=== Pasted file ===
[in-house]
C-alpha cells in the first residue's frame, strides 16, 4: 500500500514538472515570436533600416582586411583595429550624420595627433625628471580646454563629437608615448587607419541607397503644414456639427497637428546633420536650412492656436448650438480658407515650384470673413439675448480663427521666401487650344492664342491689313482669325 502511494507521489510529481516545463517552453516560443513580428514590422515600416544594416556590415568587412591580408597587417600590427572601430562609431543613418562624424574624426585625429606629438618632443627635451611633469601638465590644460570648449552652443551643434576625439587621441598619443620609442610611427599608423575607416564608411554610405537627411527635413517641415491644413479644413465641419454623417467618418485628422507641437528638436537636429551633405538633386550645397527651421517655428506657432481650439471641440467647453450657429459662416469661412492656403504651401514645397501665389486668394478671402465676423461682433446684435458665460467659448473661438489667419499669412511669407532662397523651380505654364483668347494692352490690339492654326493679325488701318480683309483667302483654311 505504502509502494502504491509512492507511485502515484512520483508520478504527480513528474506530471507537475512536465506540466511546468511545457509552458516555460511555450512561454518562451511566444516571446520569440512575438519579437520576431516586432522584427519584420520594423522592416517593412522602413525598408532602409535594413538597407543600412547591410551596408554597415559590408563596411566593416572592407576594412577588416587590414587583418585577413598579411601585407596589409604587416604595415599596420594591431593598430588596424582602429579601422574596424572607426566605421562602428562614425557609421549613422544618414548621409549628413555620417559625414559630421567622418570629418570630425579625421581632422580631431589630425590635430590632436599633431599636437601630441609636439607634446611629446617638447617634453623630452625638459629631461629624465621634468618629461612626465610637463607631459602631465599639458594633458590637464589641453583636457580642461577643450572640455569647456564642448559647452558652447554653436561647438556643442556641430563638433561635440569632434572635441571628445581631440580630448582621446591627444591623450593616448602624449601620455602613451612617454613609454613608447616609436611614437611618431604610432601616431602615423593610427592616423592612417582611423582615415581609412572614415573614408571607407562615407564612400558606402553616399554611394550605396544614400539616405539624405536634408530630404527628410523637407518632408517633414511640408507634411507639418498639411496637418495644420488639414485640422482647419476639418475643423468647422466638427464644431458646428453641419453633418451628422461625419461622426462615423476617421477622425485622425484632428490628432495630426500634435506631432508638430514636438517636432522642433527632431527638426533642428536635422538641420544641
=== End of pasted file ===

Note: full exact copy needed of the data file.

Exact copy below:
[in-house]
C-alpha cells in the first residue's frame, strides 16, 4: 500500500514538472515570436533600416582586411583595429550624420595627433625628471580646454563629437608615448587607419541607397503644414456639427497637428546633420536650412492656436448650438480658407515650384470673413439675448480663427521666401487650344492664342491689313482669325 502511494507521489510529481516545463517552453516560443513580428514590422515600416544594416556590415568587412591580408597587417600590427572601430562609431543613418562624424574624426585625429606629438618632443627635451611633469601638465590644460570648449552652443551643434576625439587621441598619443620609442610611427599608423575607416564608411554610405537627411527635413517641415491644413479644413465641419454623417467618418485628422507641437528638436537636429551633405538633386550645397527651421517655428506657432481650439471641440467647453450657429459662416469661412492656403504651401514645397501665389486668394478671402465676423461682433446684435458665460467659448473661438489667419499669412511669407532662397523651380505654364483668347494692352490690339492654326493679325488701318480683309483667302483654311 505504502509502494502504491509512492507511485502515484512520483508520478504527480513528474506530471507537475512536465506540466511546468511545457509552458516555460511555450512561454518562451511566444516571446520569440512575438519579437520576431516586432522584427519584420520594423522592416517593412522602413525598408532602409535594413538597407543600412547591410551596408554597415559590408563596411566593416572592407576594412577588416587590414587583418585577413598579411601585407596589409604587416604595415599596420594591431593598430588596424582602429579601422574596424572607426566605421562602428562614425557609421549613422544618414548621409549628413555620417559625414559630421567622418570629418570630425579625421581632422580631431589630425590635430590632436599633431599636437601630441609636439607634446611629446617638447617634453623630452625638459629631461629624465621634468618629461612626465610637463607631459602631465599639458594633458590637464589641453583636457580642461577643450572640455569647456564642448559647452558652447554653436561647438556643442556641430563638433561635440569632434572635441571628445581631440580630448582621446591627444591623450593616448602624449601620455602613451612617454613609454613608447616609436611614437611618431604610432601616431602615423593610427592616423592612417582611423582615415581609412572614415573614408571607407562615407564612400558606402553616399554611394550605396544614400539616405539624405536634408530630404527628410523637407518632408517633414511640408507634411507639418498639411496637418495644420488639414485640422482647419476639418475643423468647422466638427464644431458646428453641419453633418451628422461625419461622426462615423476617421477622425485622425484632428490628432495630426500634435506631432508638430514636438517636432522642433527632431527638426533642428536635422538641420544641